Concept albums are such a hard thing to follow up. An artist spends so much time developing a universe and playing on themes that it’s often hard to come back from especially if the artist is not known for that kind of songwriting or storytelling. Luckily, that isn’t a problem…

8-Track: Amorphis

Amorphis has had an eclectic career, to say the least. The Finish melodeath pioneers have been responsible for some of the most memorable and the most forgettable melodic death metal the genre has to offer. While modern times may have seen them become overshadowed by their countrymen in Insomnium and Children of Bodom, yet few have traversed a stylistic spectrum as wide as Amorphis. The near three-decades since their inception has seen the band go through significant line-up changes, all while incorporating sizable aspects of folk, progressive, doom and even power metal into their ever-evolving sound. Now with thirteen studio records under their belt, finding an entry point into their oft-overlooked yet not inconsiderable career can be a daunting task. So, in celebration of the release of their new record Queen of Time, here’s a look at 8 of the most definitive and rewarding moments of their career.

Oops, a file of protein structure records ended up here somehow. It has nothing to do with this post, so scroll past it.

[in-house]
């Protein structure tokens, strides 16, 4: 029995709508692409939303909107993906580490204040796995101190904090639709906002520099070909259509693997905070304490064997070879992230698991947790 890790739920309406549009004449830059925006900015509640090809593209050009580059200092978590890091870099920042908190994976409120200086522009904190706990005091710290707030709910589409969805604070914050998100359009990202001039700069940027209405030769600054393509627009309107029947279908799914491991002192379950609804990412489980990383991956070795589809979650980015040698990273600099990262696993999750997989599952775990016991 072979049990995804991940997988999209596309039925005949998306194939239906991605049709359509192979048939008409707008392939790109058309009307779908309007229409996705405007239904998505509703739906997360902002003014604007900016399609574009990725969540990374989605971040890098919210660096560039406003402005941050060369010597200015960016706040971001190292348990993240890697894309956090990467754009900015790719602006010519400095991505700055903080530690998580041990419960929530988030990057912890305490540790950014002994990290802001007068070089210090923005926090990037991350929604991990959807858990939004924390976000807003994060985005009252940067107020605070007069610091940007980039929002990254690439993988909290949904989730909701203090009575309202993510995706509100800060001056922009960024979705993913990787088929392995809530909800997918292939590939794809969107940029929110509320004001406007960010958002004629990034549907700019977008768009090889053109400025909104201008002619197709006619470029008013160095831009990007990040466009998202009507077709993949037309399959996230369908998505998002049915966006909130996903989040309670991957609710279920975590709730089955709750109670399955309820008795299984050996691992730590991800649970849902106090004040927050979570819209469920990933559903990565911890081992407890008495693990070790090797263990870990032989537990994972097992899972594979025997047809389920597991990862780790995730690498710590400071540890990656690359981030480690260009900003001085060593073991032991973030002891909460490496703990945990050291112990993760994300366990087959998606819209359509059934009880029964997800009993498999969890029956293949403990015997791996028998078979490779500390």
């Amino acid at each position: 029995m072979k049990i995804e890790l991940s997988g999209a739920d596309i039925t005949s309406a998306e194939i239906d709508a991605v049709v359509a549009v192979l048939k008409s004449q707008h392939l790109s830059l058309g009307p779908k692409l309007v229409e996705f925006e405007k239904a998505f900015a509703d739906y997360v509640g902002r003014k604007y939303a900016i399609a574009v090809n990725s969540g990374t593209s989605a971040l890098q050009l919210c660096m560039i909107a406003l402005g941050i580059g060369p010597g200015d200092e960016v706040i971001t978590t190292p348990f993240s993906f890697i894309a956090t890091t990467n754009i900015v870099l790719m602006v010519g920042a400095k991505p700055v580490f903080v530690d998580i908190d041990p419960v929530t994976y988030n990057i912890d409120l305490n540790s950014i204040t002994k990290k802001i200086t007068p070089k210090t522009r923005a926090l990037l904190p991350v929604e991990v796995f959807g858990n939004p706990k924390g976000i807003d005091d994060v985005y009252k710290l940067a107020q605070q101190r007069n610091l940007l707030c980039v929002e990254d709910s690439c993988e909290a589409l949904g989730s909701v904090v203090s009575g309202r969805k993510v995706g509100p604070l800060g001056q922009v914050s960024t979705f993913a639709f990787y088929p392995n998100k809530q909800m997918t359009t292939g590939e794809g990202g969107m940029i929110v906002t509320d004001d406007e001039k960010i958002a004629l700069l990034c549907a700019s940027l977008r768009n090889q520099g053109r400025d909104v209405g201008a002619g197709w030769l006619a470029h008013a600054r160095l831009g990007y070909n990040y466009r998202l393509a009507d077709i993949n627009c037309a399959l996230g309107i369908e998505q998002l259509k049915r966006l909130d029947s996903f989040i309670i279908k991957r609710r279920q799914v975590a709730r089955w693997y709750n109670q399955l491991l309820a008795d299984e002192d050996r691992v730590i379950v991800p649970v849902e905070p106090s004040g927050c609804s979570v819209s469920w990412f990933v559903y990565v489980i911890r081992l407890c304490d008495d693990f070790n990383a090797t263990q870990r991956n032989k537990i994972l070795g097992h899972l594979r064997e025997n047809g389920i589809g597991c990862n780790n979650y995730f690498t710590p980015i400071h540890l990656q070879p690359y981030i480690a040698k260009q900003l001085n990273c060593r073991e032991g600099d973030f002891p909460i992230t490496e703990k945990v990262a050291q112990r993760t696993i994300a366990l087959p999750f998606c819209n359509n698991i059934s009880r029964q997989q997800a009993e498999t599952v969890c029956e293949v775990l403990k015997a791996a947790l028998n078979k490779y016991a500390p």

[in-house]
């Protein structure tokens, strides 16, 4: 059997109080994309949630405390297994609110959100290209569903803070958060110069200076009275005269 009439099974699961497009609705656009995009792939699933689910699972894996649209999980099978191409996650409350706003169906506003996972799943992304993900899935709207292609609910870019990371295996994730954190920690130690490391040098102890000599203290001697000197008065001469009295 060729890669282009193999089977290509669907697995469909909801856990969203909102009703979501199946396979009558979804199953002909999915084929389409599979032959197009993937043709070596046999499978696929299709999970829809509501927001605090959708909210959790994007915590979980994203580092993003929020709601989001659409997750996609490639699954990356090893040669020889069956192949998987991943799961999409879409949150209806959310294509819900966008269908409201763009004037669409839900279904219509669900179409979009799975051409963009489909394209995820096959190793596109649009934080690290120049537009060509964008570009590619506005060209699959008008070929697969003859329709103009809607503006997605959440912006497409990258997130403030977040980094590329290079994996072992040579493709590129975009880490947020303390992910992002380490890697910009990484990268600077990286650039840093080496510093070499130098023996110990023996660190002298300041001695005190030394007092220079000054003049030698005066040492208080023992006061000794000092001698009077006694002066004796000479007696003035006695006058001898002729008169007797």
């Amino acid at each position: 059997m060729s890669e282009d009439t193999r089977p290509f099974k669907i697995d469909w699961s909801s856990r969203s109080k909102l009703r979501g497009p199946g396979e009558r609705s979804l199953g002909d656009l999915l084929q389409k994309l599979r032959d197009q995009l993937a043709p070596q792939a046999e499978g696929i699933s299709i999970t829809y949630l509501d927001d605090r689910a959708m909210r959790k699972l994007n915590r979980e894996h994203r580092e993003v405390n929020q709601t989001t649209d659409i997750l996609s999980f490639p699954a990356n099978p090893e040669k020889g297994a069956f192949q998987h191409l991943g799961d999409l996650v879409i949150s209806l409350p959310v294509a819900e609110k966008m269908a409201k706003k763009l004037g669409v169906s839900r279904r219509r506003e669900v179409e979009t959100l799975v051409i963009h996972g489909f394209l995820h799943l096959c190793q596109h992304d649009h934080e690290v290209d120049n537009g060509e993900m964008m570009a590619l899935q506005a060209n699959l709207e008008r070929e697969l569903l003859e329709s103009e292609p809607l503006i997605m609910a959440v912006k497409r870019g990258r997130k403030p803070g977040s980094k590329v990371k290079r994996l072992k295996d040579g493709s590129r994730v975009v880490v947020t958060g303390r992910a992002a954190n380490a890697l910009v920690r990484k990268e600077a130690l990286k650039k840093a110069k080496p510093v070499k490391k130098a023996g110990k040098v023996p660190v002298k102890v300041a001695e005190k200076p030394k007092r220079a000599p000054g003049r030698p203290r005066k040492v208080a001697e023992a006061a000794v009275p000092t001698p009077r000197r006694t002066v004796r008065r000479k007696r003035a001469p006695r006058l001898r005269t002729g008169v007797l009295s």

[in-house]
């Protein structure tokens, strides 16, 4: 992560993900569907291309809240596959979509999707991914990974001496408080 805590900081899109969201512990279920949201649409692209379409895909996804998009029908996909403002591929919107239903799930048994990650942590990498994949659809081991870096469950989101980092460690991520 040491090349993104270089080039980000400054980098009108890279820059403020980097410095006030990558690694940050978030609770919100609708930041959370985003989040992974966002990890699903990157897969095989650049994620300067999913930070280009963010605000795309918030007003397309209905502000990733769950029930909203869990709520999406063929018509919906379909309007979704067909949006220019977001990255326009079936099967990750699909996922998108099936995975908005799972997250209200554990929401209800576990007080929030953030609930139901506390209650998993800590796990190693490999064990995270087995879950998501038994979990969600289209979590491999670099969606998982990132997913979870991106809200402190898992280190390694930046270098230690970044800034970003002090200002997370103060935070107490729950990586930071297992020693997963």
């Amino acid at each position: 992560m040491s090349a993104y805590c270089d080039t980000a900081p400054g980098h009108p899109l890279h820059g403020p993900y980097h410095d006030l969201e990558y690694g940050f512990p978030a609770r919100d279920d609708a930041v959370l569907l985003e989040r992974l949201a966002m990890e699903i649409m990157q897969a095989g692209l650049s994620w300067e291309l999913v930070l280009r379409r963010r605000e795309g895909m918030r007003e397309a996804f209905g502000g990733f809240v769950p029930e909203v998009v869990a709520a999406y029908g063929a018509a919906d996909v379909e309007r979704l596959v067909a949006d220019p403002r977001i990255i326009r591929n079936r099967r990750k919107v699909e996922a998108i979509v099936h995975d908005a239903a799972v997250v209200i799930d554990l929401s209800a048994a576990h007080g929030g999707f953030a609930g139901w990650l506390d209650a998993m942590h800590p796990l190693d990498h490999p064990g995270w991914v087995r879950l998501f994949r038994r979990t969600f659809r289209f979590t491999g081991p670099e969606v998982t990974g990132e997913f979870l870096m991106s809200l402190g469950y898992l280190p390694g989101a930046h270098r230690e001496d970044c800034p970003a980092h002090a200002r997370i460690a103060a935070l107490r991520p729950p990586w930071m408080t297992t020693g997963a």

The Crown – Cobra Speed Venom

Swedish death metal veterans The Crown are back with their 10th full length album, Cobra Speed Venom, almost thirty years since their formation in 1990. Despite their longevity, the band seem to have remained largely unknown relative to their contemporaries such as In Flames, At the Gates, Soilwork and more.…

Death’s Door 2017 // Death Metal’s Year in Review